(CTN News) – It may seem that everything is set, there is a steak simmering on the Asthma stove, and there is a soft glow of light coming from the candles, but it is not the beginning ofevening.
In spite of this, a recent study from the Department of Public Health at Aarhusthat if you breathe in too much of the cosy environment, you may suffer from respiratory problems.
According to Karin Rosenkilde Laursen, a postdoc at the department and co-author of the study, “Our study demonstrates that indoor air pollution caused by fumes from cooking and burning candles can adversely affect the health of young people with mild asthma by causing irritation and inflammation.
In addition to evidence of DNA damage, we have found signs of inflammation in the blood..”
When we start the oven, place a pan on the hob, or light a candle, ultrafine particles and gases areare then inhaled by us as we breathe.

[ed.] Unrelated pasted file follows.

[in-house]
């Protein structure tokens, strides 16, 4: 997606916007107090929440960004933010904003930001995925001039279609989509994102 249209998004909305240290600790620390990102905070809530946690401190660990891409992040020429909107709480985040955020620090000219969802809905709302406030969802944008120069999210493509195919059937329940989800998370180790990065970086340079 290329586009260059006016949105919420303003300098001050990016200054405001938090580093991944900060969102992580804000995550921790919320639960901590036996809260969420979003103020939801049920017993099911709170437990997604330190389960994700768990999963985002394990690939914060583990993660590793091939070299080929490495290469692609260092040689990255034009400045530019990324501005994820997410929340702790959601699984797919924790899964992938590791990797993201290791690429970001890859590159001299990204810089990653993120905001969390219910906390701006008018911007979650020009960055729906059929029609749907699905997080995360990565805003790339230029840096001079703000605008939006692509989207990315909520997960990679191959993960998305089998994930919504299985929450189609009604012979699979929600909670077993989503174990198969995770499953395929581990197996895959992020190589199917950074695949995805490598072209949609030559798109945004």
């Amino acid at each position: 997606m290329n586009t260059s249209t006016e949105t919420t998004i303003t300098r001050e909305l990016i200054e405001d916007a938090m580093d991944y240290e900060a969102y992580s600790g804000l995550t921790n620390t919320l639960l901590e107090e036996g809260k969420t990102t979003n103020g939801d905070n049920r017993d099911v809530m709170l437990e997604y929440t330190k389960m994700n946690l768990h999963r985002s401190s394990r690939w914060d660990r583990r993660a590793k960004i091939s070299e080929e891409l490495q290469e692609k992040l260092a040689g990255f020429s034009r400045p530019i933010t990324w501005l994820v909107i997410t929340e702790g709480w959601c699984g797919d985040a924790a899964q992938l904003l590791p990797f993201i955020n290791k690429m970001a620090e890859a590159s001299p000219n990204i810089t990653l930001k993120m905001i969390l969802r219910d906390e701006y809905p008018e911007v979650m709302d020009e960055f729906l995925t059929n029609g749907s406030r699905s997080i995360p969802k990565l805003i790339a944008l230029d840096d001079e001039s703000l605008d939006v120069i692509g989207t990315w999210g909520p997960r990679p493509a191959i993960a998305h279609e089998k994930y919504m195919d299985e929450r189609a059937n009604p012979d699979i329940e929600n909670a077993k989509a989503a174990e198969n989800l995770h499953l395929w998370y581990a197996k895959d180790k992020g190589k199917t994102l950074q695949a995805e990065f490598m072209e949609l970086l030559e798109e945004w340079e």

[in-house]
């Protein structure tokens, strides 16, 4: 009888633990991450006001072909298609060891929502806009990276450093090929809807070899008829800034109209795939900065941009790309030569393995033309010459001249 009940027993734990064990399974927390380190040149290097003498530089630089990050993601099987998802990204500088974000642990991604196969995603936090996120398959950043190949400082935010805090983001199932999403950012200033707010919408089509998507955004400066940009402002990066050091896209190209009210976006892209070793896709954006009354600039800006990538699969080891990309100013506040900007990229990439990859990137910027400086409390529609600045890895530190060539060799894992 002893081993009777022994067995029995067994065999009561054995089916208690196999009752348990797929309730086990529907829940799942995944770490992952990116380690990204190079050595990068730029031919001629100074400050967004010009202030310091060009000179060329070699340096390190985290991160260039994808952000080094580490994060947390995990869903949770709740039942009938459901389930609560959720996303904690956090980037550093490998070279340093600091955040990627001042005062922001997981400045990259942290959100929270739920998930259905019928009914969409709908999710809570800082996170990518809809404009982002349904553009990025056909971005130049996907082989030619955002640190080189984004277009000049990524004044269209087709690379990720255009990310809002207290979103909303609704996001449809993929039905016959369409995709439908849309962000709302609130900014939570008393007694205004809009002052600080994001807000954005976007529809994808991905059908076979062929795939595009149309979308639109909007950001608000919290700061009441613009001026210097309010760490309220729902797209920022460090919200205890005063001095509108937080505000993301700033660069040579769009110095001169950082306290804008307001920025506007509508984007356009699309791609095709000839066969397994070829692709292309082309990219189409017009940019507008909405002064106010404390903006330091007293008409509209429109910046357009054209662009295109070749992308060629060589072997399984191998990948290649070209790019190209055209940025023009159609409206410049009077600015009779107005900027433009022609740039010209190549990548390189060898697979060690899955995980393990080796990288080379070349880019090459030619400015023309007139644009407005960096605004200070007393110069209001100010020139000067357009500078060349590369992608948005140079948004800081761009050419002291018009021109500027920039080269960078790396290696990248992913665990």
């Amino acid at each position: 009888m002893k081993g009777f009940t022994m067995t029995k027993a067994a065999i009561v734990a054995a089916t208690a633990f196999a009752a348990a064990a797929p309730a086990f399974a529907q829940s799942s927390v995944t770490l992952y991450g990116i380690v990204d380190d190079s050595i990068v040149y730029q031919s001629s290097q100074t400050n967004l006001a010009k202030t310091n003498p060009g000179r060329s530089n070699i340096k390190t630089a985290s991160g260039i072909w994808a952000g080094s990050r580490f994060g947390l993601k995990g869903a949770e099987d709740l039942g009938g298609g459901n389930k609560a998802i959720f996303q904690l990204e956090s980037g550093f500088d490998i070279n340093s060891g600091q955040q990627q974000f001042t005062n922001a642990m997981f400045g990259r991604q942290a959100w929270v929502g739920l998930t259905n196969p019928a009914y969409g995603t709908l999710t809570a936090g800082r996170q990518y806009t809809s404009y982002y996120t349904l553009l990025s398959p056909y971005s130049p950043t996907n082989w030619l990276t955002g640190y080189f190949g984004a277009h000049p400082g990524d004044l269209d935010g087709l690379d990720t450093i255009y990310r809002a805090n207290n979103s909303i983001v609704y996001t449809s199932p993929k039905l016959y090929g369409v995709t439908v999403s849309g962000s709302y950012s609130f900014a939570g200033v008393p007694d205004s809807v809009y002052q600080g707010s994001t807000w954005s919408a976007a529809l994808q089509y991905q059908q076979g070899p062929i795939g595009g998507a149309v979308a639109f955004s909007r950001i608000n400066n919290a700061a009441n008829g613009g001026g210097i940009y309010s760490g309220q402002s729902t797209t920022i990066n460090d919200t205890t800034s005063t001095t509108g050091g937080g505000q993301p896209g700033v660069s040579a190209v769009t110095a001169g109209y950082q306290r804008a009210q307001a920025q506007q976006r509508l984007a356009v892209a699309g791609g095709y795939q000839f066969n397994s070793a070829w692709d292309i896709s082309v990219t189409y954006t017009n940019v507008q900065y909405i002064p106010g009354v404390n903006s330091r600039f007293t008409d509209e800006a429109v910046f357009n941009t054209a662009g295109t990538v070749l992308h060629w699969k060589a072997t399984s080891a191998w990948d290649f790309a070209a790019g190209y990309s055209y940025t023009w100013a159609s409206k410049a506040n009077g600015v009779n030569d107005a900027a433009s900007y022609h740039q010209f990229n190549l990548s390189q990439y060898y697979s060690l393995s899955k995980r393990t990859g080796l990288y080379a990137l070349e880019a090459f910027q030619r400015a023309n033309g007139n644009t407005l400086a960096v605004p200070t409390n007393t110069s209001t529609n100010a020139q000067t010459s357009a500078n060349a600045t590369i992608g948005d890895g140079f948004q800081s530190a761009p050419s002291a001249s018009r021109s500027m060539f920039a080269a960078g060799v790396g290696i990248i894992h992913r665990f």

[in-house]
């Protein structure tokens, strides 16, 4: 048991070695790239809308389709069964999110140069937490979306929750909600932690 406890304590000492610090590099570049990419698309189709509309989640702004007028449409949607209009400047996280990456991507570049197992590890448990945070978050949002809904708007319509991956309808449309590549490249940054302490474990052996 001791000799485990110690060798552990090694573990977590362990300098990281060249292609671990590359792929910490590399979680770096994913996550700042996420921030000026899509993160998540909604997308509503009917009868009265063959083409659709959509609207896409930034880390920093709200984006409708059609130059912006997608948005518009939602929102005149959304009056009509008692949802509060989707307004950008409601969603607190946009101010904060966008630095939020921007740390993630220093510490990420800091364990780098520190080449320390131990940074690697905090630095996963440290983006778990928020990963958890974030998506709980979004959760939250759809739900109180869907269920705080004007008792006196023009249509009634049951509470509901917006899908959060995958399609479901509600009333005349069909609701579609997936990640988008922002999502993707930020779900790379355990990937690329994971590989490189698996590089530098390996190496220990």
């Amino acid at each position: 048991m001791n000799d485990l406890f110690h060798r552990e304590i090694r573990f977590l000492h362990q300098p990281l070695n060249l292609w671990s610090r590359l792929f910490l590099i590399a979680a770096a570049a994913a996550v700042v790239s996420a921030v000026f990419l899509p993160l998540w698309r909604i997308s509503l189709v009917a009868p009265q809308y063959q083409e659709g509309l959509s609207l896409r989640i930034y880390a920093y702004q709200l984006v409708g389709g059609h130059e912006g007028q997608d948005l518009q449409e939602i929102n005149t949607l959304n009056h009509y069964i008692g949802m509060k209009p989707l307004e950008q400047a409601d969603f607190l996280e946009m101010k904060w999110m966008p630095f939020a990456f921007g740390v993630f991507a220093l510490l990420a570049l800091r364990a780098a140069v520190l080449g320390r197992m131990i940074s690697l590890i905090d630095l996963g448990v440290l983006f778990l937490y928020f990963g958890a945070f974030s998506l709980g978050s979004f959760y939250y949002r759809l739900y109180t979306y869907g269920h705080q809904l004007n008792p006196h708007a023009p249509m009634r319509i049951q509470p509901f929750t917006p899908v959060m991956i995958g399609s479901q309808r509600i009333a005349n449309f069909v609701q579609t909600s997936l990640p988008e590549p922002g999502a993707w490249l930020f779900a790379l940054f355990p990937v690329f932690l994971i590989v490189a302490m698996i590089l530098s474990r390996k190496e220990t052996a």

Previous studies have shown that these particles and gases cana person’s health.
According to Karin Rosenkilde Laursen, a professor at the University of Copenhagen, a key characteristic of this study is that iton the effects of asthma treatment on young individuals between the ages of 18 and 25, who have mild asthma.
“In our study, we found that even veryindividuals with mild asthma can experience discomfort and adverse effects if the room is not adequately ventilated during cooking candles.”
A significant number of young people are fitter and more resilient than older and middle-aged individuals. Therefore, the fact that we observed a significant impactparticles on this particular group of young people is concerning.”
It isto keep an eye on the indoor climate not only for people with asthma, she says, but also for anyone allergies.
“Even though the study focused on young asthmatics, its findings are interesting and applicableAs winter approaches, we tend to light many candles and we might be less likely to open windows and doors while cooking since it is a time when we tend to light lots of candles.”
“It is possible for us to reduce the risk of serious lung, cardiovascular, and cancer diseases by prioritizing aindoor climate, even in wintertime when we are cosying up indoors.”